Leaders must foster an open environment, using “underscore and explore” strategy which allows feedback as communication is a two-way street in any change process. Leaders must have an open-mind to be more receptive to new ideas from employees. Regional manager should hold weekly meetings within departments to gather information and feedbacks. It would help employees to understand and follow up with the outstanding issues and for the managers to establish their authority. Constructive feedback from employees would help to identify problems which help the organisation to improve. By keeping employees informed and involved with the implementation of change programs; it would help increase the commitment levels and increase productivity.
6.0 STYLES OF LEADERSHIP
6.1 Leadership Role in Change Process
The organisational structure emphasizes on top-down hierarchy authority and major decisions are made by the head office. The top-down leadership approach and strictly-defined job scopes reduces the employees into becoming merely “cogs of the machines”, where they would merely perform the bare minimum within their stated job scopes, with minimal dedication to what they do. As such, everyone will only specialize in what they are doing, without a clear picture of the main business objectives, which impedes innovation and quality improvements. Weak leadership is also shown by the surprise retrenchment exercise, which caught many employees in the regional office off-guard. Without proper leadership to establish/lead new direction after the retrenchment, it eventually might be a possible factor that would lead to the downfall to the organisation.
Kotter (Senior & Fleming, 2006) emphasise that in all change process, effective leadership is needed to establish direction (develop vision/strategy), align members (communication to gain cooperation/acceptance), motivate and inspire (leading members to overcome various barriers) and overcoming change.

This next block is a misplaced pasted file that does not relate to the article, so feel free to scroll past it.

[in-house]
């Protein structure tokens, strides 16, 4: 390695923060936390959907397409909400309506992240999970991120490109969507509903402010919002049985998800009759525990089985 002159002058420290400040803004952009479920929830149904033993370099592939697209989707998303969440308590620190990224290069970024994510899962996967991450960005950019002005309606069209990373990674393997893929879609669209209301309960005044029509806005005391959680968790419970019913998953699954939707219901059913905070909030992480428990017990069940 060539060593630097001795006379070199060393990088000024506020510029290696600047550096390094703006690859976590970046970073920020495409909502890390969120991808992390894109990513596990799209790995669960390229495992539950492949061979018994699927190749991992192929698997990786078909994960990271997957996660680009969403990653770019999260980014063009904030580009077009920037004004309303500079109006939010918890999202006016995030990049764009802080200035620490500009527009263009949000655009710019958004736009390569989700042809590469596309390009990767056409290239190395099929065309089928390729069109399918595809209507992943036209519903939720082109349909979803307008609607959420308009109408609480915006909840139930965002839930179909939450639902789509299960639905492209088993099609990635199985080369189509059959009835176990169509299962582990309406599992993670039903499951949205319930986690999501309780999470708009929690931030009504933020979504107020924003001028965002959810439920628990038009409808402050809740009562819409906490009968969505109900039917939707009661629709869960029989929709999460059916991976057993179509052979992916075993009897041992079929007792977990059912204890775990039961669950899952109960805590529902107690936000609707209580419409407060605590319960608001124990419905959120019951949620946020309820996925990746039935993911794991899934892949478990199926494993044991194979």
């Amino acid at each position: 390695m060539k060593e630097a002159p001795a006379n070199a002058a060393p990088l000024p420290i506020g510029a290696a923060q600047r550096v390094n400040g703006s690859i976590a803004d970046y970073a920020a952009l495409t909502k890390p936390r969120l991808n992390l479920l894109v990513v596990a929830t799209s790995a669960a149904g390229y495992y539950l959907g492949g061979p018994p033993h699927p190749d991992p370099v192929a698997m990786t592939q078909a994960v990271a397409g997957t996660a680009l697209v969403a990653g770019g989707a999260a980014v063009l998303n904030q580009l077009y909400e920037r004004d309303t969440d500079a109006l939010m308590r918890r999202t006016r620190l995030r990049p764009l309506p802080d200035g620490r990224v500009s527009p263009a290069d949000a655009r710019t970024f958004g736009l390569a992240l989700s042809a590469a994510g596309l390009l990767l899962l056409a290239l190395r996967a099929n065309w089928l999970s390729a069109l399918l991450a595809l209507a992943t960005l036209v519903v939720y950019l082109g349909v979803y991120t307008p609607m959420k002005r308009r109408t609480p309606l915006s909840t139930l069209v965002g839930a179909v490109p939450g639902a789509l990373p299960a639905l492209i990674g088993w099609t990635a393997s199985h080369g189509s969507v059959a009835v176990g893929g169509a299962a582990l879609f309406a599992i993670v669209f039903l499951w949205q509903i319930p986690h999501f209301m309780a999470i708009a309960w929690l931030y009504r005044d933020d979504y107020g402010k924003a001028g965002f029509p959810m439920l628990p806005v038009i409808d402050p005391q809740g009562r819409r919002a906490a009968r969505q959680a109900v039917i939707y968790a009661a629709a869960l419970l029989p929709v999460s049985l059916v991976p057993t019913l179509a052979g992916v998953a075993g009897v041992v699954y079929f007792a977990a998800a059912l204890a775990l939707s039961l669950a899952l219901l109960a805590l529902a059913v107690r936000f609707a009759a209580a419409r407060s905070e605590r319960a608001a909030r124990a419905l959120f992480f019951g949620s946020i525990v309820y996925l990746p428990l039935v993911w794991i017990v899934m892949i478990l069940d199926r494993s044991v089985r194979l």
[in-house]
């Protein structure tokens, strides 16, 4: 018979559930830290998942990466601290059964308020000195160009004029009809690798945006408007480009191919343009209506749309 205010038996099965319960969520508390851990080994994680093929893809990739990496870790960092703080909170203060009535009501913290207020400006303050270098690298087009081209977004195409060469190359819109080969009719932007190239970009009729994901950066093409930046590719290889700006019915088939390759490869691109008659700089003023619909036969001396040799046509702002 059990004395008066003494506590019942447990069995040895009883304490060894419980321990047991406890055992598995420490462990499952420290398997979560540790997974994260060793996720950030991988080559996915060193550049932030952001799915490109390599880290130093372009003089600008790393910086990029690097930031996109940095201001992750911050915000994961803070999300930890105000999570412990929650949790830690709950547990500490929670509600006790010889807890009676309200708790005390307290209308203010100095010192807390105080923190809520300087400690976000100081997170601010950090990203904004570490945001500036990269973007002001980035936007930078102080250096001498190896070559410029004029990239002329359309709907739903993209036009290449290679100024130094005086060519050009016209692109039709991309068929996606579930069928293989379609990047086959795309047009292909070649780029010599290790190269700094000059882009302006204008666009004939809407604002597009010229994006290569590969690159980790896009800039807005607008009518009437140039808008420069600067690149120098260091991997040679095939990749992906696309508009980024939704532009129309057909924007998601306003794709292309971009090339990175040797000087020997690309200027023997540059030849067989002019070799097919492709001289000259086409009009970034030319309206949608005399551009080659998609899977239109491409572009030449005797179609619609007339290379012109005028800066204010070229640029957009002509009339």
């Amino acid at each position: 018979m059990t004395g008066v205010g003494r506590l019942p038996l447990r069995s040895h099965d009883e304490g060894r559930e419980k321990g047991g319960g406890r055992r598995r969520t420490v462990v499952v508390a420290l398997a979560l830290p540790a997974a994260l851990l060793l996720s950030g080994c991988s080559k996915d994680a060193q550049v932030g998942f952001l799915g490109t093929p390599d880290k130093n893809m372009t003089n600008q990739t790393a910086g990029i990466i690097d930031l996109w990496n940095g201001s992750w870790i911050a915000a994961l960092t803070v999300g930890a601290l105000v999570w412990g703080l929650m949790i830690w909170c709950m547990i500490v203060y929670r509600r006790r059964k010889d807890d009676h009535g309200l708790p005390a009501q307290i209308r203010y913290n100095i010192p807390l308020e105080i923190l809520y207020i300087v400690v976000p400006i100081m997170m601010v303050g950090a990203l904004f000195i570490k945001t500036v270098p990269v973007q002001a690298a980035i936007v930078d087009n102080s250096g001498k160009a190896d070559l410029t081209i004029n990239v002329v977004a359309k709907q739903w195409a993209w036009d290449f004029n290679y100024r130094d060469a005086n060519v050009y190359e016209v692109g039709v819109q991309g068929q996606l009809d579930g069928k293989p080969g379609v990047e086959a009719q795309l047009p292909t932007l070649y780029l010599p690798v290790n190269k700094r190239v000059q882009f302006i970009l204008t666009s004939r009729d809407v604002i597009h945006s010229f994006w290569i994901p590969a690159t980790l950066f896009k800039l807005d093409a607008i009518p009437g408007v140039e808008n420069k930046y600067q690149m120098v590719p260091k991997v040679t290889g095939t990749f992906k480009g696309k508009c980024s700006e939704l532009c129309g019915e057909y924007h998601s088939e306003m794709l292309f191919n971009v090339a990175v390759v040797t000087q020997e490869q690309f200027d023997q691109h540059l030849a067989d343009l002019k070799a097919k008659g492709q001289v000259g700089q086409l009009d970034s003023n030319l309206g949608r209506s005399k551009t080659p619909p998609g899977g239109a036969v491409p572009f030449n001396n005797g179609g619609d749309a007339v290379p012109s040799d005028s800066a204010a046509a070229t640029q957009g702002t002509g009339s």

6.2 Transactional Leadership
Robbins & Judge (2008) indicated that transactional leadership would ultimately influence employees into the direction of achieving pre-established organisational goals by being task-oriented. Transactional leaders aim to maintain the status quos by making use of contingent and monetary rewards for effort and good performances. They would state their expectations; establish rules and procedures, and emphasize a fair deal with their employees. When work is allocated to employees, the leaders would expect them to take full responsibility. If the tasks are not performed to expectations, employees would be held liable. Hence, it is important for leaders to engage in open forms of communication to bring about mutual trust between employees and themselves. Contributions should be acknowledged and rewarded by the leaders towards their employees according to the industry standards, so as to bring about job satisfaction.
However, Hoogh et al. (2005) argued that stringent goals, rules and procedures due to transactional leadership would only promote stable work environment with high degrees of structures. It results in employees having little ambiguity in pursing the goals. The lack of ambiguity would help ensure fairness and set straightforward guidelines. Moreover, with stability, it would not promote inducements or opportunities for change. Employees would not be motivated to perform beyond expectations. They would not be flexible and innovative enough to response quickly and effectively to environmental change; it would be difficult for the transactional leaders to bring about change.